This thesis aimed at identifying limiting factors in the degradability of fiber fractions in pigs and poultry and at development of technologies to improve their degradation. Focus was on recalcitrant fiber structures as found in in maize dried distillers grain with solubles (DDGS) and rapeseed meal (RSM).
The increased use of fiber-rich feedstuffs in pig and poultry diets requires an optimal utilization of these ingredients. Hence, the animal feed industry explores opportunities to improve degradability of these feedstuffs and maximize their inclusion levels in pig and poultry diets. Processing and enzyme technologies can modify the physicochemical characteristics of fiber fractions from feed ingredients, thereby affecting their degradability. In this way, fermentability of non-starch polysaccharides (NSP) and thus their potential energetic utilization might be enhanced. In addition, technologies can be aimed at alleviation of adverse effects on digestion and absorption of other nutrients, which might be particularly of interest for young pigs and poultry. However, to understand modifications that occur during processing detailed information on the composition of fiber structures is required.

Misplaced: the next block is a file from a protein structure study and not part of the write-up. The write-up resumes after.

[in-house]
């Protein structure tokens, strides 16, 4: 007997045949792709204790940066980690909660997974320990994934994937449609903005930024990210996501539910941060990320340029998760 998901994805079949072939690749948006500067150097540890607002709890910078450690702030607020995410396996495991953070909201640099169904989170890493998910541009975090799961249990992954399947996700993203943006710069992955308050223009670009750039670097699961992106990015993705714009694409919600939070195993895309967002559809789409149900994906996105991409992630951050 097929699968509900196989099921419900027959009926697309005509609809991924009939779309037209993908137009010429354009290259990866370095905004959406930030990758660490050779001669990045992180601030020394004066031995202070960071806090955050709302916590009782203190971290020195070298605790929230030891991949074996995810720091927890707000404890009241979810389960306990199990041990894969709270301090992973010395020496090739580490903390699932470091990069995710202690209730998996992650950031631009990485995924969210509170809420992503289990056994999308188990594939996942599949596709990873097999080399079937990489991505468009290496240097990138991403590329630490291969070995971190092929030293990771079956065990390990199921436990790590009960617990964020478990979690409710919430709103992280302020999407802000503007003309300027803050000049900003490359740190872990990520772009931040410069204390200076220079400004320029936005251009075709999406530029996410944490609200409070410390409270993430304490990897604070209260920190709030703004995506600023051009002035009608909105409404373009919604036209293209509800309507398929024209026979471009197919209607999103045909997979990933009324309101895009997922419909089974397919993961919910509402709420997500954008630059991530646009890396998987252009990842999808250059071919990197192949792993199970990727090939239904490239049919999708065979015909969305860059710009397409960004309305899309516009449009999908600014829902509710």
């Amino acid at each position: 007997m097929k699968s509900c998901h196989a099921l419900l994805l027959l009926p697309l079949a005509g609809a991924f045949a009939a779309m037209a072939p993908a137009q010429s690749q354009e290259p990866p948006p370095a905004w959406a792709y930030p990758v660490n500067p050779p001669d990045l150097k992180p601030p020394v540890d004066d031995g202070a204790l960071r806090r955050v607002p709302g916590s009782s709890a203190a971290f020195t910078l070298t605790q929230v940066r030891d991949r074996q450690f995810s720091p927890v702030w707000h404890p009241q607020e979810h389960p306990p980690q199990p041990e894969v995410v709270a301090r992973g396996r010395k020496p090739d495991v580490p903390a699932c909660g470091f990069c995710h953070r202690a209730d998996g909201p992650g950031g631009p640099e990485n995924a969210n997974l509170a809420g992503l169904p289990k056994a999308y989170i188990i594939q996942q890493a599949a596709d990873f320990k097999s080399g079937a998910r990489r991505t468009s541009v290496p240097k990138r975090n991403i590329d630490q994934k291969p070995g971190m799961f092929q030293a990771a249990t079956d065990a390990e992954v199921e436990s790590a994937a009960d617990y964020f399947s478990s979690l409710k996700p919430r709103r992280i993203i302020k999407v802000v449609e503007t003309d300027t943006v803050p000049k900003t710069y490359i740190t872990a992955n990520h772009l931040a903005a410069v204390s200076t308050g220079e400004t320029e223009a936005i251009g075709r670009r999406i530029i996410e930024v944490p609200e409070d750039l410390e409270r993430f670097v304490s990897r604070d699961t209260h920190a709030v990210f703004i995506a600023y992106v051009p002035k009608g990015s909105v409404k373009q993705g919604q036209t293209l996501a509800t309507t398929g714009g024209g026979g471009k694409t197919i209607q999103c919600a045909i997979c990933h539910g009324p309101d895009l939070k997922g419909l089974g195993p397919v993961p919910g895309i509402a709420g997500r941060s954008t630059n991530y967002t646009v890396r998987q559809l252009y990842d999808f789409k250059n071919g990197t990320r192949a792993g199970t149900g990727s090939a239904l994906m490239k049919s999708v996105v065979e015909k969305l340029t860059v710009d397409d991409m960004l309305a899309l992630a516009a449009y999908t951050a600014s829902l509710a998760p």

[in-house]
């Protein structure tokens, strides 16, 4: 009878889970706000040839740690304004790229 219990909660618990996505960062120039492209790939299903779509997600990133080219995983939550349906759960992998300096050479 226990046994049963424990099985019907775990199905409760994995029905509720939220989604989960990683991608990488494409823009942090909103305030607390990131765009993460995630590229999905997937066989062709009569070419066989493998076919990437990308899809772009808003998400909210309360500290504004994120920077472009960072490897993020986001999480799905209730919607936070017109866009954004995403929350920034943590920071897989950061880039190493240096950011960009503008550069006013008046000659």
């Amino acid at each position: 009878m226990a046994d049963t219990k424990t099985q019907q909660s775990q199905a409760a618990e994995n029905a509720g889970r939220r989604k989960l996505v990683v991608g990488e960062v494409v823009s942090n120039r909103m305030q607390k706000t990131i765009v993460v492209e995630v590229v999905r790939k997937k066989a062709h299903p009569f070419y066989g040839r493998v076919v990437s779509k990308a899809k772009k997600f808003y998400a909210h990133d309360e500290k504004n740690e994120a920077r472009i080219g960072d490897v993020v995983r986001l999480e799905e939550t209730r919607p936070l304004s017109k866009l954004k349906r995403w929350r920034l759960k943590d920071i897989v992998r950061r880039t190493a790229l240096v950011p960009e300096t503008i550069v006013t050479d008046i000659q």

Fiber degradation in growing pigs and broilers was studied in detail and limiting structures in the degradation of NSP were identified. Effects of processing and enzyme technologies on fiber-rich feedstuffs were evaluated based on literature and in vitro and in vivo studies in growing pigs and broilers. In addition, marker methods to study digestibility of fiber-rich diets in broilers were discussed. Finally, interactive effects between specific fermentable fiber sources and the digestive utilization of the diet were investigated.